NORWAY - A giant Norwegian pension fund along Dutch lines, encompassing the Government Pension Fund as well as cash from the sale of the state's stakes in large companies and privatisations, has been proposed by an official at Norges Bank.

The idea comes in a 35-page staff memorandum by the central bank's Gunnvald Gronvik, although it is stressed that it should not be taken to represent the bank's own views.

Gronvik suggests the "extraordinary fiscal position" due to Norway's possibly peaking oil revenues could lead to the formation of a legally separate pension fund based on the ‘prudent person' approach.

The Netherlands is used as a model as like Norway it is a small open economy with similar demographics and relatively small and illiquid securities markets.

Gronvik argues the two existing branches of the government fund (Global and Norway) "represent a substantial basis for legal funding of pensions". Such a move would help ease political uncertainty over pensions: "Legal security for pensions can only be provided by some entity outside the annual government budget."

And a funded solution would "lead to a larger growth in the securities markets and the institutional investment sector in Norway that what follows from the pension reform".

The study states: "Large parts of the public pension obligations could be transferred to a legally independent pension fund if one is willing to use the possibilities the extraordinary Norwegian fiscal position gives to finance the transformation".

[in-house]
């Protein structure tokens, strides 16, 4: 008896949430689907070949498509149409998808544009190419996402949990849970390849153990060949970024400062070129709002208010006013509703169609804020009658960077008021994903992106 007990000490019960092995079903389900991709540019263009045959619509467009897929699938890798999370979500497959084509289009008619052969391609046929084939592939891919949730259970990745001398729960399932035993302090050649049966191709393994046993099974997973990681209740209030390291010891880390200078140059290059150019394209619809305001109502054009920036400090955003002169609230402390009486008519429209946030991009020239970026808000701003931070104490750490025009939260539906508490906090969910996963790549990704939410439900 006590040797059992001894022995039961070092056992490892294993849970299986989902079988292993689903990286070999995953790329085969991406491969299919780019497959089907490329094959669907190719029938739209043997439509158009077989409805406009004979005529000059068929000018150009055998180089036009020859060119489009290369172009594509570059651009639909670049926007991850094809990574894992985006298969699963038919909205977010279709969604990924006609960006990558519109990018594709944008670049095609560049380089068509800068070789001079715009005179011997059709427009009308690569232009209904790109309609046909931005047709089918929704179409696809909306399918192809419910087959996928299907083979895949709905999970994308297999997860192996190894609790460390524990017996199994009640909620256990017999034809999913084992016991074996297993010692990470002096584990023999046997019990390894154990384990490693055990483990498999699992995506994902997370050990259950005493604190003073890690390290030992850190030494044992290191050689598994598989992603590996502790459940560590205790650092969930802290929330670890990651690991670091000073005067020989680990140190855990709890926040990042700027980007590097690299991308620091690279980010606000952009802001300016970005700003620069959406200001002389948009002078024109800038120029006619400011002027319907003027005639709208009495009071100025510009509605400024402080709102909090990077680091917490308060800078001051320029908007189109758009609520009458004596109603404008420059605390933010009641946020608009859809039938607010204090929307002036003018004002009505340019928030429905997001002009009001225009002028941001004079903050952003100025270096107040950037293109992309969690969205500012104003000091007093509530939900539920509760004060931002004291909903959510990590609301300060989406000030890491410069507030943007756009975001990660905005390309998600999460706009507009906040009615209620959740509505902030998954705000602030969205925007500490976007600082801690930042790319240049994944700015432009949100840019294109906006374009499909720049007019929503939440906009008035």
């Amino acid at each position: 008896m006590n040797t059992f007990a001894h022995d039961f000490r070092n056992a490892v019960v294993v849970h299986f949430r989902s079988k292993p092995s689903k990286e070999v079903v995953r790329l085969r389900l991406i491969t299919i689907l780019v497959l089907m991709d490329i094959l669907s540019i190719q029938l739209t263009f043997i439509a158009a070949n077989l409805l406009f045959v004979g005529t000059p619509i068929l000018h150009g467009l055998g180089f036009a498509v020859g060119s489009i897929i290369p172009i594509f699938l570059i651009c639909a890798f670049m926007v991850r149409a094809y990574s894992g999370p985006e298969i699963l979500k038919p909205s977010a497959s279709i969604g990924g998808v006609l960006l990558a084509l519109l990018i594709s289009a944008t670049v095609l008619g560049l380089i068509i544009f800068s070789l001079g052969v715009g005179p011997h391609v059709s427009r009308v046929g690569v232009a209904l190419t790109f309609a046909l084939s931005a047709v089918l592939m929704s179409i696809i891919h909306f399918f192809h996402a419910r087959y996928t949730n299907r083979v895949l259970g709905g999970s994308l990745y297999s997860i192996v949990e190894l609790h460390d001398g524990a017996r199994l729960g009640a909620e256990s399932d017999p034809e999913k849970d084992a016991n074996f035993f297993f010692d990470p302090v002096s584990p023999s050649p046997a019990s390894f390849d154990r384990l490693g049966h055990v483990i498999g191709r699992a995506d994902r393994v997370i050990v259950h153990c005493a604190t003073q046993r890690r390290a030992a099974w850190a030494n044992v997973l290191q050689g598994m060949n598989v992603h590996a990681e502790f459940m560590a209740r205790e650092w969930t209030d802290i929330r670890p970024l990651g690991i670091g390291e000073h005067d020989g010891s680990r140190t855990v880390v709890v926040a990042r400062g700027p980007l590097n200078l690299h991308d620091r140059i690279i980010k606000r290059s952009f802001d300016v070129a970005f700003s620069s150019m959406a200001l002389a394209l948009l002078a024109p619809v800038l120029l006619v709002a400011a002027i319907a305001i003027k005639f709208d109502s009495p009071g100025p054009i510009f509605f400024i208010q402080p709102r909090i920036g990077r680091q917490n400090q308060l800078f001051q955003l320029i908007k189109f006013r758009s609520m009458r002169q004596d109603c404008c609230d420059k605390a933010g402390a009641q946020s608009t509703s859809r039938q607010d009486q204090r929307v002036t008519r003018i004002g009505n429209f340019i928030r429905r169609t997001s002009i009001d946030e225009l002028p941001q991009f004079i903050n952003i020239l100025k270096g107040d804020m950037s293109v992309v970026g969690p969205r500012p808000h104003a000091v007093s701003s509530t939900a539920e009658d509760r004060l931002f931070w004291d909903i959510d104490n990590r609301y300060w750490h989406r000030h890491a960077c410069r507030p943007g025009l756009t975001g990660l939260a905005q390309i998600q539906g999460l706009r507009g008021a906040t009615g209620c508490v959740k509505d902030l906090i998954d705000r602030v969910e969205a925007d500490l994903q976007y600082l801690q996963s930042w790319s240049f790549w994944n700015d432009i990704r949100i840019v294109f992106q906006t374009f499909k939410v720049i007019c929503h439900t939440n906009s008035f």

It adds that the possibility of setting up a fully funded pension scheme - which by nature is sustainable - has not been studied fully in the process leading up to the recent reform."

It states: "Here it is shown that it is feasible to establish a fund that takes over a defined part of the obligations of the National Pension Scheme.

"After the initial establishment of a pension fund the supplementary pensions, the building up of pension rights would for the larger part be based on individual premiums calculated on an actuarial basis."

To fully replicate the Dutch approach, the Norwegian fund would have to sell foreign bonds and invest in domestic equity and bonds, although may not be the best strategy in the circumstances Gronvik acknowledges.

Any new fund would change the government budget in several ways. On one hand the direct pension bill would be reduced, but capital income will be cut and there will be new expenditures.

There is no distinction made between the general pension obligations of the government and the obligation is has towards its own employees. The report states: "The obligation towards the state employees should be regarded as a normal occupational pension scheme placed in a normally regulated state employee pension fund. This would place the state as an employer on equal terms with the municipal and private sector."

With an immediate introduction of a fully funded pension scheme, there will be no need t have different rules applying to different age groups of the population.

A swift change to a new pension system would be "cost effective".

The funding proposal would reduce the premium to the National Insurance Scheme by 6-8% and introduce a premium of the same size to a compulsory pension fund.

The study acknowledges there could be "dramatic" implications for Norway's securities markets.